For years, manufacturing industries that do fabrication have been working to automate those processes that require repetitive, and often, dangerous work. Fabricators who do pipe construction are always looking at ways to automate their fabrication. However, when it comes to automating their welding processes, fabricators are challenged because of the variations in their pipe length, pipe diameter, joint locations and other variables. Welding together lengths of pipe often involve the use of a welding tractor or orbital welding system that moves along a track placed beside the seam, carrying the weld torch assembly and wire feeder.
Many fabricators involved in pipeline construction have integrated weld cameras into their automated orbital or tractor welding systems to remotely monitor the weld process as it moves around the pipe. MIG processes in particular create extra challenges as compared to a TIG process - because the MIG power source delivers constant voltage, the current changes throughout the metal transfer cycle as the wire is melted: as the wire in the torch gets closer to the parent material, the current is increased in the power supply to maintain proper melting and arc length; when the wire in the torch is farther away, the current decreases, causing the melting of the wire to slow down, keeping the process stable by maintaining the same arc length. This means that the arc conditions are always changing from weld pass to weld pass, creating variability in the arc length and brightness.
Fig. 1: The Xiris XVC-1000e Weld Camera
To solve this challenge, fabricators can use a Xiris weld camera as shown above, to monitor their welding process which comes with three special features that allow for improved imaging of the MIG process:1. Trigger Signal
Using the rising edge of the current waveform as generated by the welding power supply, a trigger signal can be generated that would match the metal transfer process and coincide with the desired brightness levels of the welding arc and sent to the camera to trigger image acquisition. For example, it is possible to generate a trigger signal at the rising current that occurs during the short circuit in a MIG process immediately prior to an expulsion. By generating the trigger signal in this way and sending it to the Xiris weld camera, images can be precisely acquired at exactly the right point of the metal transfer process to achieve the most consistent image quality.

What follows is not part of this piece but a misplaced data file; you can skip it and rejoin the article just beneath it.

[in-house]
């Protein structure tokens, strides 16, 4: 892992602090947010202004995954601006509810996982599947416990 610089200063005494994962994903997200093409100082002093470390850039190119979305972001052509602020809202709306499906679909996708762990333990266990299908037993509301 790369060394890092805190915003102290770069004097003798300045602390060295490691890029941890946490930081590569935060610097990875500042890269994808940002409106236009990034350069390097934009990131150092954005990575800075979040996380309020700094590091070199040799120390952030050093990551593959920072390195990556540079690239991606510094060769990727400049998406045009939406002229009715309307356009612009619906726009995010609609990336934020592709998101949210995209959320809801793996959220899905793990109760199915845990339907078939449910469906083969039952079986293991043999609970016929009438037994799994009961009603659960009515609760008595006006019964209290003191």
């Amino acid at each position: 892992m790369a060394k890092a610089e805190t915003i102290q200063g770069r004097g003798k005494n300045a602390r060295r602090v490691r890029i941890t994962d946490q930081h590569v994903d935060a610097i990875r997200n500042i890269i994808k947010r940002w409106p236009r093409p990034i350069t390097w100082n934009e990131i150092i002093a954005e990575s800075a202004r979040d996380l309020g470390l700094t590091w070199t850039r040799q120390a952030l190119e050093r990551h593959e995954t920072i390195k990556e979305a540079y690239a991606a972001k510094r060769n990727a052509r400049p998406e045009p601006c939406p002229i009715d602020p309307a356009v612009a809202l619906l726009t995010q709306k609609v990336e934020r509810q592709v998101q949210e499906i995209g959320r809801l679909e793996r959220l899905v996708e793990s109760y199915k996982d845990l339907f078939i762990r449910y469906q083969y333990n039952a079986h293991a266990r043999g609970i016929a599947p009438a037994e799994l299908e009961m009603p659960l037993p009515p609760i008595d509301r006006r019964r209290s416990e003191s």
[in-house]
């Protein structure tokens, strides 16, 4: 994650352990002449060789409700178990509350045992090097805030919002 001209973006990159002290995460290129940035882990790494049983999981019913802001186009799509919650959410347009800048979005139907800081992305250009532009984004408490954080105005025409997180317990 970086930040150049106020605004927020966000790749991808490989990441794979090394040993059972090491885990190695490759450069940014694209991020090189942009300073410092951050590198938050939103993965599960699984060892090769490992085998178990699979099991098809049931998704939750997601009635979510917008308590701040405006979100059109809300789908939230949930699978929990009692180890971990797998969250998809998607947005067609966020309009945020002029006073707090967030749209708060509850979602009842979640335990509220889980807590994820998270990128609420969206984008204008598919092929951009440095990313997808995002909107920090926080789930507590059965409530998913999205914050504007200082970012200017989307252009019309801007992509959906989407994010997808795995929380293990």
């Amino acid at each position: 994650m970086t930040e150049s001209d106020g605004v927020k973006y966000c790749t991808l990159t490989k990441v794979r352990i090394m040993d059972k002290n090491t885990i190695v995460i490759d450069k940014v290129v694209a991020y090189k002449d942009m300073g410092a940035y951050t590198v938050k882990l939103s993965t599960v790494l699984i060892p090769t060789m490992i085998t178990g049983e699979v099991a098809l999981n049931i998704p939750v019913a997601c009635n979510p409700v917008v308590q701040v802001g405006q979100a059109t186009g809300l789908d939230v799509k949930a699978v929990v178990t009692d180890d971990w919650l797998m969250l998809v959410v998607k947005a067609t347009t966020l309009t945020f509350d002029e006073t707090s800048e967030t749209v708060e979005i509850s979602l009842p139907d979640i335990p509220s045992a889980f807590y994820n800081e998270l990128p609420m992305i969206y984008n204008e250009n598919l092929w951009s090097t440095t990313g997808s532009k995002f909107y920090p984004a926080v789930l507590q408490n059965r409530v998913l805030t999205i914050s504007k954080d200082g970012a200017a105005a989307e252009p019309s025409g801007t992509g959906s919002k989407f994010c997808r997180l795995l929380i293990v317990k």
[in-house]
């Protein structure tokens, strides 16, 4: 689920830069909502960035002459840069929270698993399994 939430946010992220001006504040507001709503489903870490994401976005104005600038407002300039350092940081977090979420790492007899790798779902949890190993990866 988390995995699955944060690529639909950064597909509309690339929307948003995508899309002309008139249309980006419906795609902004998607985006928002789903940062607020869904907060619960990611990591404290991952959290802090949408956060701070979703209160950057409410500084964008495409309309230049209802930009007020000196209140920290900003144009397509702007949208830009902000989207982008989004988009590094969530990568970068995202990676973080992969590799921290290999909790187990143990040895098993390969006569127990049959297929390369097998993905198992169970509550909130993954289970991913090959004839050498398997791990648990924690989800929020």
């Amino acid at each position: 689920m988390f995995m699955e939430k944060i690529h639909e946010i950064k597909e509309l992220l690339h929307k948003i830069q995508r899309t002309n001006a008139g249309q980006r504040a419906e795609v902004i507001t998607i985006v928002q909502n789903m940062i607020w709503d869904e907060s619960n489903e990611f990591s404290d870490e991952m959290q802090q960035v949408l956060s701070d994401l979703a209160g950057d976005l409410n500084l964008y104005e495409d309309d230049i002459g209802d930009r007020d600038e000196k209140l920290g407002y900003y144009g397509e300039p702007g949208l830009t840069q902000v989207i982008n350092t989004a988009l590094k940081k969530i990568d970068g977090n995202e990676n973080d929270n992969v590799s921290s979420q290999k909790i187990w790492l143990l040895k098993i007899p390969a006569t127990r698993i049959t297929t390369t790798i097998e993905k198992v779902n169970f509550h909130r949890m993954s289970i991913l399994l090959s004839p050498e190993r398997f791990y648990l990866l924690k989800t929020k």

2. Trigger Delay
Once a camera image acquisition is triggered by an input signal from the power supply, it may be necessary to further tweak the exact timing of the image acquisition to get the best possible image. This can be done with the Xiris weld cameras in the WeldStudio™ software that comes with the cameras. This can be a useful feature if the trigger signal does not arrive at the exact moment due to some inconsistencies in the power supply waveforms.
3. Exposure Time
A final feature of good imaging of a MIG process is the exposure time of the image acquisition. As the metal transfer process in MIG can be very fast, it is sometimes desirable to acquire consistent images of a very fast feature in that cycle such as the expulsion, or the point of open circuit. To do that, the exposure time can be shortened enough so that just the event of note is acquired, providing a crisper image with the minimum of blur.
Fig. 2: The Xiris XVC-1000 Weld Camera capturing a GMAW process in pipe welding using the three advanced triggering features.
To ensure the best possible imaging on MIG welding processes, the three triggering features (trigger signal, trigger delay, exposure time) used on the Xiris weld cameras have been proven effective in capturing better quality images of a MIG weld with minimal flickering. While weld cameras can help fabricators detect many issues in their welding processes, using the triggering features will provide operators better quality images to help them perform corrective action before significant problems occur. The net benefit to fabricators is improved health and safety for their operators while maximizing productivity.
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